Stéphane Mallarmé was a French Symbolist writer and poet. He married Marie Gerhard (b. 1835) on 10 August 1865 in Kensington (now Brompton Oratory). They had one daughter, Geneviève (1864-1919), later the first Mme Edmond Bonniot.
On 13 June 1888 Claude Monet introduced JW to Stéphane Mallarmé. Mallarmé agreed to translate the 'Ten O'Clock' lecture into French. The two men became regular correspondents and close friends. JW attended Mallarmé's famous 'Mardis', the Symbolist Salon, at 89 rue de Rome, and visited his country house at Valvins, Seine et Marne. When JW moved to Paris in 1892 they met frequently.
In 1889 Mallarmé presented JW with a copy of his translation of Les Poèmes d'Edgar Poe (Brussels, 1888), which included the poem 'Annabel Lee' that had inspired an oil by JW of the late 1860s, Annabel Lee (YMSM 79), and several pastel studies, Annabel Lee (M.1077). JW's frequent use of colour and flower titles for his studies of women (e.g. r.: Study for the Tall Flower; v.: Design for a Wall Decoration (M.1089), Blue and Silver: Forget-me-not (M.1090), Rosa und violet (M.1115), Cupid letting a bird out of a cage (M.1341)) reflects his friendship with the Symbolist circle around Mallarmé. It was Mallarmé who suggested the title for Purple and Gold: Phryne the Superb! - Builder of Temples (YMSM 490).
Early in 1892 JW tried to interest the publisher William Heinemann in a book of quatrains by Mallarmé written on letters to friends as imaginative replacements to their postal addresses. JW also approached Osgood, McIlvaine & Co. The project came to nothing. A selection was published in the Chap Book, Chicago in 1894.
In April 1892 JW worked on a lithograph of Mallarmé for the frontispiece of his Vers et Prose (Paris, 1893), Stéphane Mallarmé, No. 2 (C.59). He painted the portrait of Mallarmé's daughter Geneviève in October 1897, Rose et gris: Geneviève Mallarmé (YMSM 485). Mallarmé was active in persuading the French government to purchase Arrangement in Grey and Black: Portrait of the Painter's Mother (YMSM 101) for the Louvre, and in obtaining honours for him. Lillith (M.1546a) was drawn on 14 August 1898 for Mallarmé at his home at Valvins. JW was very upset at Mallarmé's death, shortly after, on 9 September 1898. Lillith (M.1546a) was published in Le Petit Bleu de Paris two days after Mallarmé's death.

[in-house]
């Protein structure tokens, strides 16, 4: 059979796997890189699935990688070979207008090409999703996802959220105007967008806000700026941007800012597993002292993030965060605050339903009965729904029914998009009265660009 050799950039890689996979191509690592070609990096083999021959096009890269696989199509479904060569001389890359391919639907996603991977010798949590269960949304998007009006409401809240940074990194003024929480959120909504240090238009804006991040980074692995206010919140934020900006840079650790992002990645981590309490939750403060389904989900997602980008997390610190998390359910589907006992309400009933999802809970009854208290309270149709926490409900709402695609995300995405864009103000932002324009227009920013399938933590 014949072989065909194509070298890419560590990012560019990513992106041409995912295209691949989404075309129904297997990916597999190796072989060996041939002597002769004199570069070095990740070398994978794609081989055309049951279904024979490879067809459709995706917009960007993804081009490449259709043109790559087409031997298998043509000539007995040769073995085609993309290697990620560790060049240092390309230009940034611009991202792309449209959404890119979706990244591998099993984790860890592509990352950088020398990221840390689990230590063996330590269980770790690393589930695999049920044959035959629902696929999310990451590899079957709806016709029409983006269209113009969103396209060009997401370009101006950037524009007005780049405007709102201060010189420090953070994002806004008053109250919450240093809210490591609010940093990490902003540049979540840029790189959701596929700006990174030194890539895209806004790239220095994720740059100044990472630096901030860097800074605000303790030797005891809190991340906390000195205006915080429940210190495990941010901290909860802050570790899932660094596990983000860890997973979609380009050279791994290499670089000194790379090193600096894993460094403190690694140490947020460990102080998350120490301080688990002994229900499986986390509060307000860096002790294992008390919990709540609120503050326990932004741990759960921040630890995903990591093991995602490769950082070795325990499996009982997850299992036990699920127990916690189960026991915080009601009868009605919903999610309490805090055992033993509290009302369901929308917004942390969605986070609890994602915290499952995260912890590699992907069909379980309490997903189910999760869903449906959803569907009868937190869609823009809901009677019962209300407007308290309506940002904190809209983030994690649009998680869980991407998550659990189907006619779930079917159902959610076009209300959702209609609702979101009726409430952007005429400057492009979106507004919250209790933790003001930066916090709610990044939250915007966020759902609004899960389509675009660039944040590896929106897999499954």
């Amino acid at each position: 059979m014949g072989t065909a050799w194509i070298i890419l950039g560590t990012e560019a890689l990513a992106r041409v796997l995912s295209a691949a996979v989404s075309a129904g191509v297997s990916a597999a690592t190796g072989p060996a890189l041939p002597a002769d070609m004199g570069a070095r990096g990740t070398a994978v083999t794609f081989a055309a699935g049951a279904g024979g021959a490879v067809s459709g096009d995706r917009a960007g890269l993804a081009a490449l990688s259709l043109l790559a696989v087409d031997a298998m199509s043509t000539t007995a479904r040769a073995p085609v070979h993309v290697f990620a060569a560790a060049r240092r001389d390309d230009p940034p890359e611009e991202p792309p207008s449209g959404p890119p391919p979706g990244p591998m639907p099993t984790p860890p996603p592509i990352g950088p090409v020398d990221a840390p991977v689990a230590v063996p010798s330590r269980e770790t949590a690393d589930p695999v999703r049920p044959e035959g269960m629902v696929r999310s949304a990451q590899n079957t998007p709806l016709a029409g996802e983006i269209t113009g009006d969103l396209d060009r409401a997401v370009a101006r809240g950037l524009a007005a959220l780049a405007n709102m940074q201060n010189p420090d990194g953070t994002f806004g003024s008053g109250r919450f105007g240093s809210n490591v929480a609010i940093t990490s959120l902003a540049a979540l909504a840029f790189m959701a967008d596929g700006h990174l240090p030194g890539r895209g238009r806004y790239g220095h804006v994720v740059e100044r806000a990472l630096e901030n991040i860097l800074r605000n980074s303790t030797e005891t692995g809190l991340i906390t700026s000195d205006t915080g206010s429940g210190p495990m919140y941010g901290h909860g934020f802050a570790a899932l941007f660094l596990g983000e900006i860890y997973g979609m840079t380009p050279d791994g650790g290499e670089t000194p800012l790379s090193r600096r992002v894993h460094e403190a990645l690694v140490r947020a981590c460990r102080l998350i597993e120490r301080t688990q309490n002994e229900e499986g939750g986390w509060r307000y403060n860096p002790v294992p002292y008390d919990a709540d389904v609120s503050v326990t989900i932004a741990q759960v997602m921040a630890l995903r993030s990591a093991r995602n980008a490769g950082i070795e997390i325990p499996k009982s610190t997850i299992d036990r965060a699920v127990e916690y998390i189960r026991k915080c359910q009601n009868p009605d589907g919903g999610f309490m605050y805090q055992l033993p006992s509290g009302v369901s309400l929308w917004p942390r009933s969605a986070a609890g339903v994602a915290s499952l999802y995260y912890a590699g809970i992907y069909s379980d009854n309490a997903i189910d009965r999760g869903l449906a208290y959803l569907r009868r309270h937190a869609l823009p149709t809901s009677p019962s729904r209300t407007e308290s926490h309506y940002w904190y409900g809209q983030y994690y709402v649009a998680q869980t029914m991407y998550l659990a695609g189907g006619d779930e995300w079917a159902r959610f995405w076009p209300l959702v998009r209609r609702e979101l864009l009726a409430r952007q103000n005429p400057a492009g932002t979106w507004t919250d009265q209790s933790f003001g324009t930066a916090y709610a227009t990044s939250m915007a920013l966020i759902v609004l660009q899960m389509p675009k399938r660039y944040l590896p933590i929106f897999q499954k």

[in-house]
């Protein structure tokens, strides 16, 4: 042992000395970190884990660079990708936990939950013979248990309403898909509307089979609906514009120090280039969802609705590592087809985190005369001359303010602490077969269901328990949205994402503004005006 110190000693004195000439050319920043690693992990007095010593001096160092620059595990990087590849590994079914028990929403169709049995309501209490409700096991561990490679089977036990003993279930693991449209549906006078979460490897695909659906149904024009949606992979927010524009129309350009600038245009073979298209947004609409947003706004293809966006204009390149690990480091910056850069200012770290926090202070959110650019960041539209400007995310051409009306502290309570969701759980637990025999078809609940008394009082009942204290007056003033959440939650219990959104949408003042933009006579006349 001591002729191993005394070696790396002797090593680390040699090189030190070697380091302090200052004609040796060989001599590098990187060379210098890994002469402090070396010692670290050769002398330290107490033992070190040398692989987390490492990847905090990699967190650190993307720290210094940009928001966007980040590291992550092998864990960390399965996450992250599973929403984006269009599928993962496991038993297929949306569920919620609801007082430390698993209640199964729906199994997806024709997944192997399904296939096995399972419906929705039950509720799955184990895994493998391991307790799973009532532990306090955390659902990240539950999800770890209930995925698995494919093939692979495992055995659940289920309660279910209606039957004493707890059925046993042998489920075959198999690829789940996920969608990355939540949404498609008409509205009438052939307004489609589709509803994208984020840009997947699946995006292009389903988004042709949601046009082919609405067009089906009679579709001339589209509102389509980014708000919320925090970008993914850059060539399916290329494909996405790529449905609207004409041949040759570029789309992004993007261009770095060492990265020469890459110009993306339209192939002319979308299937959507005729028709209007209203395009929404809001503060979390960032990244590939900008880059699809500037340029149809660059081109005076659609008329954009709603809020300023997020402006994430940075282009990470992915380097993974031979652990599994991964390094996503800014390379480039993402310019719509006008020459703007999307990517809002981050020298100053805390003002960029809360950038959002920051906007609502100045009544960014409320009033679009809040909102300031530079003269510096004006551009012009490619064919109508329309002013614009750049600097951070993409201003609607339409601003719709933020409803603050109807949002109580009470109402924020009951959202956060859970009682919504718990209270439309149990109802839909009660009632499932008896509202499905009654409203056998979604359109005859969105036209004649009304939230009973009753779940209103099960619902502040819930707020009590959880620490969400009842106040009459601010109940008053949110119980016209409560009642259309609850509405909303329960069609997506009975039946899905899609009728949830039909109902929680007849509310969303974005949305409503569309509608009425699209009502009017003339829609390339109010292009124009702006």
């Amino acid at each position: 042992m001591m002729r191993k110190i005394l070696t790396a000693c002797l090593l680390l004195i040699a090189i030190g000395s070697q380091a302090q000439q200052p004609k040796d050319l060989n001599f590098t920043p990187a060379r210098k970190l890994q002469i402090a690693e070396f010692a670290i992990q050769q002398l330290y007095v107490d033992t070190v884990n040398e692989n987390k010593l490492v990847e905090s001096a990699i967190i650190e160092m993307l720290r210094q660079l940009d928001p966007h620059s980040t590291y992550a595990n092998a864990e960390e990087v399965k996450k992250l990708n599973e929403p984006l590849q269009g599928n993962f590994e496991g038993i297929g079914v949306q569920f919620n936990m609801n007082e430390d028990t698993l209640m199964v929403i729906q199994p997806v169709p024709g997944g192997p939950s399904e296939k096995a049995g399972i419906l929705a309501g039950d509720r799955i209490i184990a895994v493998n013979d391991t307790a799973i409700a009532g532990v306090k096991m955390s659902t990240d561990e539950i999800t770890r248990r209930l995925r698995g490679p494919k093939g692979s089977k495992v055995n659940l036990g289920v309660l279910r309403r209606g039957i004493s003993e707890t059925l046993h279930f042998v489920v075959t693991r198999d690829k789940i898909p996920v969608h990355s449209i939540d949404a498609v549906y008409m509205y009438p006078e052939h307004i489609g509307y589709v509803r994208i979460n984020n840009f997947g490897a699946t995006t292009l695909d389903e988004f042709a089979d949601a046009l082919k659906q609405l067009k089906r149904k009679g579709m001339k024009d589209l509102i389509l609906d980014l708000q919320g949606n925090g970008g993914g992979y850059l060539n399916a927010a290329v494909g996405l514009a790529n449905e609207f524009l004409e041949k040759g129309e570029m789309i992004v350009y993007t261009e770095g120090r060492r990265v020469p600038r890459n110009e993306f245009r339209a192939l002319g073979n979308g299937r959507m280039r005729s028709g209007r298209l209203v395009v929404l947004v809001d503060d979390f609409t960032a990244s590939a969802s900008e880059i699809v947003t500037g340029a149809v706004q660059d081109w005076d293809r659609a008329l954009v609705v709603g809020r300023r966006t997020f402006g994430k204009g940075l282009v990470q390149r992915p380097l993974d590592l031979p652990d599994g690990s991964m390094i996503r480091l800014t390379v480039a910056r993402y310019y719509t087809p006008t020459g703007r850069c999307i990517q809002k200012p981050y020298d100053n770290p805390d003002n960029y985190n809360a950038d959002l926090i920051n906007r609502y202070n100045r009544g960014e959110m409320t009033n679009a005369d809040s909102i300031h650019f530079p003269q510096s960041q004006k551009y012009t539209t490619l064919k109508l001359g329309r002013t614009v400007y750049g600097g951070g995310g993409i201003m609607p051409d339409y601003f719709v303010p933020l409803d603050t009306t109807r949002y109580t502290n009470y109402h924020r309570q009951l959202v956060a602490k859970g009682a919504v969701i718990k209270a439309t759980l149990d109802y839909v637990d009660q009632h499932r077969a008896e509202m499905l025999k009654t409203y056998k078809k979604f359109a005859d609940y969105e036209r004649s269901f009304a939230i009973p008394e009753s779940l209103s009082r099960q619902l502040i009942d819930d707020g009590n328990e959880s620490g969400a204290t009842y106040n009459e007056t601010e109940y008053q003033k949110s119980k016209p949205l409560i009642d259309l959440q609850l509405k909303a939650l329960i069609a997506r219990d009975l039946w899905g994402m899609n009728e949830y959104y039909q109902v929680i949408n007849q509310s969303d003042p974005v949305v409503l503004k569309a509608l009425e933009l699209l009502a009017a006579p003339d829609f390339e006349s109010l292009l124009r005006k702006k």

Mallarmé, S., 'Les Loisirs de la Poste', Chap Book, Chicago, vol. 2, no. 3, 5 December 1894, pp. 111-15; Barbier, Carl Paul (ed.), Correspondance Mallarmé-Whistler: histoire de la grande amitié de leurs dernières années, Paris, 1964; Young, Andrew McLaren, Margaret F. MacDonald, Robin Spencer and Hamish Miles, The Paintings of James McNeill Whistler, New Haven and London, 1980; MacDonald, Margaret F., James McNeill Whistler. Drawings, Pastels and Watercolours. A Catalogue Raisonné, New Haven and London, 1995; Lloyd, Rosemary, Mallarmé : the poet and his circle, London, 1999; Austin, Lloyd James, 'Stéphane Mallarmé', The Grove Dictionary of Art Online, ed. L. Macy http://www.groveart.com (accessed 7 May 2002).